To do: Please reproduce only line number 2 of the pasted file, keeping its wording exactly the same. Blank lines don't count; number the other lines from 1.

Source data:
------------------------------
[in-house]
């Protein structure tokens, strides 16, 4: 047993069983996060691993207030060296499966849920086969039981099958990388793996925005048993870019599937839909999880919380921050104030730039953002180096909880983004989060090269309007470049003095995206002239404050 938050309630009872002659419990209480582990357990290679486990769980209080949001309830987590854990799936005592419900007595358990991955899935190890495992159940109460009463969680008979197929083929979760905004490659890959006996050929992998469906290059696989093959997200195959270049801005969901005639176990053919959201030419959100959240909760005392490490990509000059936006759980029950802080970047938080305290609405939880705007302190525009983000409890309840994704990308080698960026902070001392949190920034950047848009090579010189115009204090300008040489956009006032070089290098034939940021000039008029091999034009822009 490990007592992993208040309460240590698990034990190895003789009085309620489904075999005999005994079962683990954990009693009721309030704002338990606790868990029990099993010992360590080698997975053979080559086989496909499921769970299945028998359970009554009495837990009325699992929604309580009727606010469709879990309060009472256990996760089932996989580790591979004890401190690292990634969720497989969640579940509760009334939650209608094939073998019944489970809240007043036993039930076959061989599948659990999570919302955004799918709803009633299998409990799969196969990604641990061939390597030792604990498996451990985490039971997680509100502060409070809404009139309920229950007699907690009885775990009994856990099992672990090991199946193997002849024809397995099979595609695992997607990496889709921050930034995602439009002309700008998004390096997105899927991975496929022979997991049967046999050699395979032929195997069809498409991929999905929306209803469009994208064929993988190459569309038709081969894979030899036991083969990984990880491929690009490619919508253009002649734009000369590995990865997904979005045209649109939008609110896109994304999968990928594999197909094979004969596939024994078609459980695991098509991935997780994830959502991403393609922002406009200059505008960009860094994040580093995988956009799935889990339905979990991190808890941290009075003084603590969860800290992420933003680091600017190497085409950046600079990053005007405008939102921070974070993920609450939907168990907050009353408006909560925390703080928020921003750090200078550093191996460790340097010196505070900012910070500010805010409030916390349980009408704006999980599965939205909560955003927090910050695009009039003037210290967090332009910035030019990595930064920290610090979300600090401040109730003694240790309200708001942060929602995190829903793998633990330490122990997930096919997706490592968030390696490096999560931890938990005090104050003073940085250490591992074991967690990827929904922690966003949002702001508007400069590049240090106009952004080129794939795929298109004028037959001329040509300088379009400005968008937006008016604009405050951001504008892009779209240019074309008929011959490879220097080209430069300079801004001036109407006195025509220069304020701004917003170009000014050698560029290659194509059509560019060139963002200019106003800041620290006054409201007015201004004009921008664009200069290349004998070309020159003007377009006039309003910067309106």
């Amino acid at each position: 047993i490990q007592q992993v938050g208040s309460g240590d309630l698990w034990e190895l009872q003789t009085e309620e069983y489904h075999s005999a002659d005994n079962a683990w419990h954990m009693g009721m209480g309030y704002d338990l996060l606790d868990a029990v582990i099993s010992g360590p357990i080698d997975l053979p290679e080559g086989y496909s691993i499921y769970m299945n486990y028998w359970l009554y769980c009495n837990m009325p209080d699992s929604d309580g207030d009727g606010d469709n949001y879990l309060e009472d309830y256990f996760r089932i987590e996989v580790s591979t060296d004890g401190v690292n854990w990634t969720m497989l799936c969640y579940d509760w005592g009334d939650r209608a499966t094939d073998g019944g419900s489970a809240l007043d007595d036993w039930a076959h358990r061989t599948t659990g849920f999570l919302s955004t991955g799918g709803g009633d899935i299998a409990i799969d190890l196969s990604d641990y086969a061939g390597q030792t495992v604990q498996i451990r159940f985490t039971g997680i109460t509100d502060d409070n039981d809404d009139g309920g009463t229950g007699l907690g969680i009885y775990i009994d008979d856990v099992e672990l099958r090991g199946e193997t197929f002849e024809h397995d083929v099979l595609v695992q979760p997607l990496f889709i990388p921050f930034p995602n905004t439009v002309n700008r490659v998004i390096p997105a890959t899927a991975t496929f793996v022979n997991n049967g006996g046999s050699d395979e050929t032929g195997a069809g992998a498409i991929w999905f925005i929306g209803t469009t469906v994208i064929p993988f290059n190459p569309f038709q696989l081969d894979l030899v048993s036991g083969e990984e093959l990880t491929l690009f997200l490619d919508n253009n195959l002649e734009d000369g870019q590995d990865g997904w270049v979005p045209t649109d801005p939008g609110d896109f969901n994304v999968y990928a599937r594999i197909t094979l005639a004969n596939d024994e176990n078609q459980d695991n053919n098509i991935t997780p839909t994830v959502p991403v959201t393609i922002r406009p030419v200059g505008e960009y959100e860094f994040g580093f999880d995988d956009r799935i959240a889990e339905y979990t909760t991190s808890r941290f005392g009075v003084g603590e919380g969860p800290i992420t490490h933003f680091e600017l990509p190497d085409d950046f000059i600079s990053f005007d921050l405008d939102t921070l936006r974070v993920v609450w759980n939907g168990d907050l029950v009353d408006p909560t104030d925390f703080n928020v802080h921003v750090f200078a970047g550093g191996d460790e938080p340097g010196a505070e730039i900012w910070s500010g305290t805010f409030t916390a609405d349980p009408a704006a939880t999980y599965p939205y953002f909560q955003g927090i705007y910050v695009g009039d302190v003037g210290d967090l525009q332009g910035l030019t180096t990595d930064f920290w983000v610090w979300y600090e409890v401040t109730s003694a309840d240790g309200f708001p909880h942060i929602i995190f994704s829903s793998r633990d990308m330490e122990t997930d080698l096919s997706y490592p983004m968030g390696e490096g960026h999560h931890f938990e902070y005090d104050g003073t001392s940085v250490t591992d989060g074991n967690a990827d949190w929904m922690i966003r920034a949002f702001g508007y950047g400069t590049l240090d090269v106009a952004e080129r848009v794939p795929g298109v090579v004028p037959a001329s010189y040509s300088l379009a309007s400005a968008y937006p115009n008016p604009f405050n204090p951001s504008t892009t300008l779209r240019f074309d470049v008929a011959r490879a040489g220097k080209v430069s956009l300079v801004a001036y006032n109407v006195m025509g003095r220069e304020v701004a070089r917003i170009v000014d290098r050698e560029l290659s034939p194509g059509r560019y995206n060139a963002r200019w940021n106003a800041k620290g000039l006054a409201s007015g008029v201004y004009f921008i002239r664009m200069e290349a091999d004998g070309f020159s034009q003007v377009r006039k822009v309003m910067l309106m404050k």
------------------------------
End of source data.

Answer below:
């Protein structure tokens, strides 16, 4: 047993069983996060691993207030060296499966849920086969039981099958990388793996925005048993870019599937839909999880919380921050104030730039953002180096909880983004989060090269309007470049003095995206002239404050 938050309630009872002659419990209480582990357990290679486990769980209080949001309830987590854990799936005592419900007595358990991955899935190890495992159940109460009463969680008979197929083929979760905004490659890959006996050929992998469906290059696989093959997200195959270049801005969901005639176990053919959201030419959100959240909760005392490490990509000059936006759980029950802080970047938080305290609405939880705007302190525009983000409890309840994704990308080698960026902070001392949190920034950047848009090579010189115009204090300008040489956009006032070089290098034939940021000039008029091999034009822009 490990007592992993208040309460240590698990034990190895003789009085309620489904075999005999005994079962683990954990009693009721309030704002338990606790868990029990099993010992360590080698997975053979080559086989496909499921769970299945028998359970009554009495837990009325699992929604309580009727606010469709879990309060009472256990996760089932996989580790591979004890401190690292990634969720497989969640579940509760009334939650209608094939073998019944489970809240007043036993039930076959061989599948659990999570919302955004799918709803009633299998409990799969196969990604641990061939390597030792604990498996451990985490039971997680509100502060409070809404009139309920229950007699907690009885775990009994856990099992672990090991199946193997002849024809397995099979595609695992997607990496889709921050930034995602439009002309700008998004390096997105899927991975496929022979997991049967046999050699395979032929195997069809498409991929999905929306209803469009994208064929993988190459569309038709081969894979030899036991083969990984990880491929690009490619919508253009002649734009000369590995990865997904979005045209649109939008609110896109994304999968990928594999197909094979004969596939024994078609459980695991098509991935997780994830959502991403393609922002406009200059505008960009860094994040580093995988956009799935889990339905979990991190808890941290009075003084603590969860800290992420933003680091600017190497085409950046600079990053005007405008939102921070974070993920609450939907168990907050009353408006909560925390703080928020921003750090200078550093191996460790340097010196505070900012910070500010805010409030916390349980009408704006999980599965939205909560955003927090910050695009009039003037210290967090332009910035030019990595930064920290610090979300600090401040109730003694240790309200708001942060929602995190829903793998633990330490122990997930096919997706490592968030390696490096999560931890938990005090104050003073940085250490591992074991967690990827929904922690966003949002702001508007400069590049240090106009952004080129794939795929298109004028037959001329040509300088379009400005968008937006008016604009405050951001504008892009779209240019074309008929011959490879220097080209430069300079801004001036109407006195025509220069304020701004917003170009000014050698560029290659194509059509560019060139963002200019106003800041620290006054409201007015201004004009921008664009200069290349004998070309020159003007377009006039309003910067309106």